New research from Remember A Charity reveals changing attitudes
to legacy giving.
Eight nine per cent of survey respondents said that they
would be proud and pleased to see their parents leave a
gift to charity in their will, after they have looked after
their family and friends. Just 7% outlined that they would
see such a decision as ‘eccentric’.
The research was carried out to support Remember A Charity’s
current awareness campaign into charitable legacies, which
aims to normalise leaving gifts in wills and create talkability.
The research asked over 1000 people across the UK questions
relating to their parents’ will, their attitudes to
their inheritance and legacy giving and the types of charities
they would be proud for their parents to support with a
According to the research, the cause areas which people
would be most proud for their parents to consider are cancer
and child welfare charities (63%).
The research suggests that growing levels of social awareness
and charity mindedness are behind the trend. 80% of survey
respondents considered themselves charitably minded while
72% have become more interested in social issues like international
aid and the environment over the last five years.
Professor Cathy Pharoah, Co-Director of the ESRC Research
Centre for Charitable Giving and Philanthropy at Cass Business
School, said: “Families are an important place for
passing on the values of giving, and this research shows
that children can feel very proud of their parents' desire
to support the causes they care about through legacies.
“Charitable legacies have the power to help shape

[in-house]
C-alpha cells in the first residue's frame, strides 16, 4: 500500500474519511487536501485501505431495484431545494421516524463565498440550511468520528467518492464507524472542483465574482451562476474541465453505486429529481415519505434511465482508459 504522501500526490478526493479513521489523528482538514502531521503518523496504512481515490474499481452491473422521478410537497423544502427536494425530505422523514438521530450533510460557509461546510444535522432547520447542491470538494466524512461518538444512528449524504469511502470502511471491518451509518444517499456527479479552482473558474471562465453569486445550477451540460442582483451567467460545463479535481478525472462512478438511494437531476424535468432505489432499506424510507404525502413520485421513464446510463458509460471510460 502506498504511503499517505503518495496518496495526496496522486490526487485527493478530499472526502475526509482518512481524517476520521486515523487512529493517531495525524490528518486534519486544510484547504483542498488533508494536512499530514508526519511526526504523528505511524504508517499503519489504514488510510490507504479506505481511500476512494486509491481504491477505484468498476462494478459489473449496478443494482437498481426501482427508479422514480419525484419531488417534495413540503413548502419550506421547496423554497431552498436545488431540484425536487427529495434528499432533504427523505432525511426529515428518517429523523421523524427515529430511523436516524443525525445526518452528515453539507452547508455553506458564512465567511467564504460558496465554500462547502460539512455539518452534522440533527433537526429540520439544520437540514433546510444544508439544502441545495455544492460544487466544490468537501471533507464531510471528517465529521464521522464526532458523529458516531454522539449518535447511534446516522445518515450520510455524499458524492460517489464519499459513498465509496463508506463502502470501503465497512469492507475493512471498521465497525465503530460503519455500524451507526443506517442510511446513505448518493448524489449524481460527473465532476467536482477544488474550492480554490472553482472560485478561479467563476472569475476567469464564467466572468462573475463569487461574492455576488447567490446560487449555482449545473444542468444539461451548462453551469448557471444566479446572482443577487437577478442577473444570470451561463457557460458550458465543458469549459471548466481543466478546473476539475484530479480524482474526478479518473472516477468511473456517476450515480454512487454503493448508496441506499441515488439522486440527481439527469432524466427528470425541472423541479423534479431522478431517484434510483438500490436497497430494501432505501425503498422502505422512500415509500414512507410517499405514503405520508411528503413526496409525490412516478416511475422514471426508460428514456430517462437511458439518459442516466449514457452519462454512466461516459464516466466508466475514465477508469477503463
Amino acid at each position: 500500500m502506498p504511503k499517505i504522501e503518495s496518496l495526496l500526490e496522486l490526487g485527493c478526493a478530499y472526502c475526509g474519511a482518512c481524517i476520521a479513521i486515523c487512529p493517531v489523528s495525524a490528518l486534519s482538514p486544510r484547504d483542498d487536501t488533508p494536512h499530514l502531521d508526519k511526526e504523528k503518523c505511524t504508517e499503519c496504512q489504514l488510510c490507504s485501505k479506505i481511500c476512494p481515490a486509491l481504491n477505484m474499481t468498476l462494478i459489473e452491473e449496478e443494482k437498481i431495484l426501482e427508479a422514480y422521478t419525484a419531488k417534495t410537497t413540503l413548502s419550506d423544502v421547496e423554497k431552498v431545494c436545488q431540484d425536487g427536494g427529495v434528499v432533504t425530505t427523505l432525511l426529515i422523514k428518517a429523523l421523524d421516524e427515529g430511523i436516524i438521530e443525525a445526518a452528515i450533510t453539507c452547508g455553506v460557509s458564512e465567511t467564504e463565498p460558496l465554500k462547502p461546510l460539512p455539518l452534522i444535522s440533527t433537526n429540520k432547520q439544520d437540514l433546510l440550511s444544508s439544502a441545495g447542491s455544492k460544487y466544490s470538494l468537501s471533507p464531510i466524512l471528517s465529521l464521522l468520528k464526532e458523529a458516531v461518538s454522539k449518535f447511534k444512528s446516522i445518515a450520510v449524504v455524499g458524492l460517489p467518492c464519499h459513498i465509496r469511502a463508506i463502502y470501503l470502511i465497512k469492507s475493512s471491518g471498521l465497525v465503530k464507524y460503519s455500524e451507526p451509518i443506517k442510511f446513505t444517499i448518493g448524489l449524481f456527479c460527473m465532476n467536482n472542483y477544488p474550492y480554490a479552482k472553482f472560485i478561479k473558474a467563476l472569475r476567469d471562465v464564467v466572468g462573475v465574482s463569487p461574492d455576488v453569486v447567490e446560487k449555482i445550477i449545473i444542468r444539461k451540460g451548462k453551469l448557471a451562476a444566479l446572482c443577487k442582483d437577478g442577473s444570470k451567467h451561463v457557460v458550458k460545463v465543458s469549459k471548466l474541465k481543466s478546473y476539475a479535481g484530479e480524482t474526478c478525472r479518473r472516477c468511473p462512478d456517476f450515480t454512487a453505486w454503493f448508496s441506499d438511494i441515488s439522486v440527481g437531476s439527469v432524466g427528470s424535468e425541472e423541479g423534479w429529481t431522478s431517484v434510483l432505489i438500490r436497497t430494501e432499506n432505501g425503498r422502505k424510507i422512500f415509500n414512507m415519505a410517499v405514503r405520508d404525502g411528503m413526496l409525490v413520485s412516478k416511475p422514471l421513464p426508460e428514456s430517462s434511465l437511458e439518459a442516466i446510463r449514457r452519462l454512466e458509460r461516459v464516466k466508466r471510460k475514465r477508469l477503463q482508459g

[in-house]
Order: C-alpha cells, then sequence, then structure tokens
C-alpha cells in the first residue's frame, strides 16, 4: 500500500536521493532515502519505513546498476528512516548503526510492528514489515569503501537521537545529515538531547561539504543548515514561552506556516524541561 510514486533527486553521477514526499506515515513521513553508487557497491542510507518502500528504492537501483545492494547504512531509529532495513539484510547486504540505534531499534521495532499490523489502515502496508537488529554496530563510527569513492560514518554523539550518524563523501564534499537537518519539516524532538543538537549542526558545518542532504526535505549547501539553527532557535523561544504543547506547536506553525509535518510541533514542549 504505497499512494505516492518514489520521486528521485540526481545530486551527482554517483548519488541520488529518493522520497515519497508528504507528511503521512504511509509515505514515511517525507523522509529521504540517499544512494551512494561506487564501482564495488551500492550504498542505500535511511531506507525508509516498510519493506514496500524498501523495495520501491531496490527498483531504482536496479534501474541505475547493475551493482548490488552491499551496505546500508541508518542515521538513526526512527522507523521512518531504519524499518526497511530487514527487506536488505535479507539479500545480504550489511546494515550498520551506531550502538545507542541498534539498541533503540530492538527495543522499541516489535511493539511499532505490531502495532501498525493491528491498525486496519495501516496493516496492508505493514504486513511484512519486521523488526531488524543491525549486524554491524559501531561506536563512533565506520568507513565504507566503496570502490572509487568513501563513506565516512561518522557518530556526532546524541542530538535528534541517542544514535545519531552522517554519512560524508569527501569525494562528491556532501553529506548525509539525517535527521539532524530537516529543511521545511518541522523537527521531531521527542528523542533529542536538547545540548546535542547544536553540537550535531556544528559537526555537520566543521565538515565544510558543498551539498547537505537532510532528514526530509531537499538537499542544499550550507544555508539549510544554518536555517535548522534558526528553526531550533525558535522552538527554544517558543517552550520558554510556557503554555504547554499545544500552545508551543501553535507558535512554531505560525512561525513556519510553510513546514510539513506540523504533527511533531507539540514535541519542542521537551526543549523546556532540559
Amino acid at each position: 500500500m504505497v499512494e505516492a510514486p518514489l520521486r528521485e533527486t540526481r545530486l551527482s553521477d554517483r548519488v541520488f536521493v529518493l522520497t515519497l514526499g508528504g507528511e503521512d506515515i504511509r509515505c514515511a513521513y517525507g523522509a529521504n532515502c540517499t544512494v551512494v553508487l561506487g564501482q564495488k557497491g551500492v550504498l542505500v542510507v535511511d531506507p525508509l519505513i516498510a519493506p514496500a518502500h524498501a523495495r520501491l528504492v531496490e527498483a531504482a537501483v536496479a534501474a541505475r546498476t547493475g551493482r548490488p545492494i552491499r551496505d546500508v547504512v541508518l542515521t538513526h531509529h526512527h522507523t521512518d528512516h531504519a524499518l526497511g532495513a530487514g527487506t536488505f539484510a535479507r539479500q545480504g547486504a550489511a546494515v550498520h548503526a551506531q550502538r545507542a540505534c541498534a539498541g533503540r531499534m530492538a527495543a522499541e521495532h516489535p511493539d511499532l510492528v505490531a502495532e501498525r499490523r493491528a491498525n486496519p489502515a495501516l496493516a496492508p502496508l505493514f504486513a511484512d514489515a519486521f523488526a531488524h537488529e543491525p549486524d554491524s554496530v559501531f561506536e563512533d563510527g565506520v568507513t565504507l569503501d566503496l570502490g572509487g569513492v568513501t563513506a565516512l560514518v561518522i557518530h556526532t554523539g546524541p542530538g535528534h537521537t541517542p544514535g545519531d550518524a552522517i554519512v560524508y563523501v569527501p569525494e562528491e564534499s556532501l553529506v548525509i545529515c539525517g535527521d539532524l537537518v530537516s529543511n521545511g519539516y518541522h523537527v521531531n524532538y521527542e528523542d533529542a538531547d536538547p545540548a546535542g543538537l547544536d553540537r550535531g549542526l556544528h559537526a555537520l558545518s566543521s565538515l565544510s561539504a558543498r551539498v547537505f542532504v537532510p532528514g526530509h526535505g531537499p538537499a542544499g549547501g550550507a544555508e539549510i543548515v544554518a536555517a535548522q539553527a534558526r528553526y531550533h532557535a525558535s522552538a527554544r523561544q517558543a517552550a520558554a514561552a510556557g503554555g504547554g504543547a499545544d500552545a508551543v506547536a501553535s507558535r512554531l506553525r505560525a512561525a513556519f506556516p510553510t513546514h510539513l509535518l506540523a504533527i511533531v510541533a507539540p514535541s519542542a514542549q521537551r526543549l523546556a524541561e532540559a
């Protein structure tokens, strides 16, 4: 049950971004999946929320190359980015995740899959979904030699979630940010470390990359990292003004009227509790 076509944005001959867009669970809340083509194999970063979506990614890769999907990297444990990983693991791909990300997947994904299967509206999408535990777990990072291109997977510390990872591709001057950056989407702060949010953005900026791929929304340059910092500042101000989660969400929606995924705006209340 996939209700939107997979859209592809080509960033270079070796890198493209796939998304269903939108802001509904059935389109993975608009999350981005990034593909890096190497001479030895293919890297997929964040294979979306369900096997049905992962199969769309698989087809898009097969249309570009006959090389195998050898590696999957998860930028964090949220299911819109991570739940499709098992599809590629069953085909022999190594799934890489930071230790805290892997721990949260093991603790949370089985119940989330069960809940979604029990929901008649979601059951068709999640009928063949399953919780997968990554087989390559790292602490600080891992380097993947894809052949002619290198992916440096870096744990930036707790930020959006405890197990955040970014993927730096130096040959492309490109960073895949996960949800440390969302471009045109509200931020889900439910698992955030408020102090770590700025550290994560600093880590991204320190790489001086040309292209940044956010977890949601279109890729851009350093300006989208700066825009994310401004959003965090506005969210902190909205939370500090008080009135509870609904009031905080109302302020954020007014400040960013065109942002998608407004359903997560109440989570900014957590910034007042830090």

the world for future generations. More people are making
bequests to charities tackling the global challenges of
the future, such as environmental causes, international
development and cancer. Whether your legacy is small or
large, it can protect the future of the local or global
charitable work you most value.”
But while a new generation is happy to see their parents
give money to charity in their will, the parents themselves
are still playing catch-up.
Previous studies have found that for many having a family
and wanting them to come first often means a charity is
never considered – possibly because people incorrectly
assume it’s an ‘all or nothing’ situation.
Stephen George, chair of Remember A Charity and head of
legacies for the NSPCC commented: “This research flips
the issue of charity-giving in wills on its head. Despite
what many parents may think, it seems many of us are very
happy to see a proportion of our parent’s estate go
"This perception gap may be why only 7% of the UK
population have included a charitable gift in a will. If
we could increase this to 11% - we could raise an extra
£1 billion for UK charities and the vital work they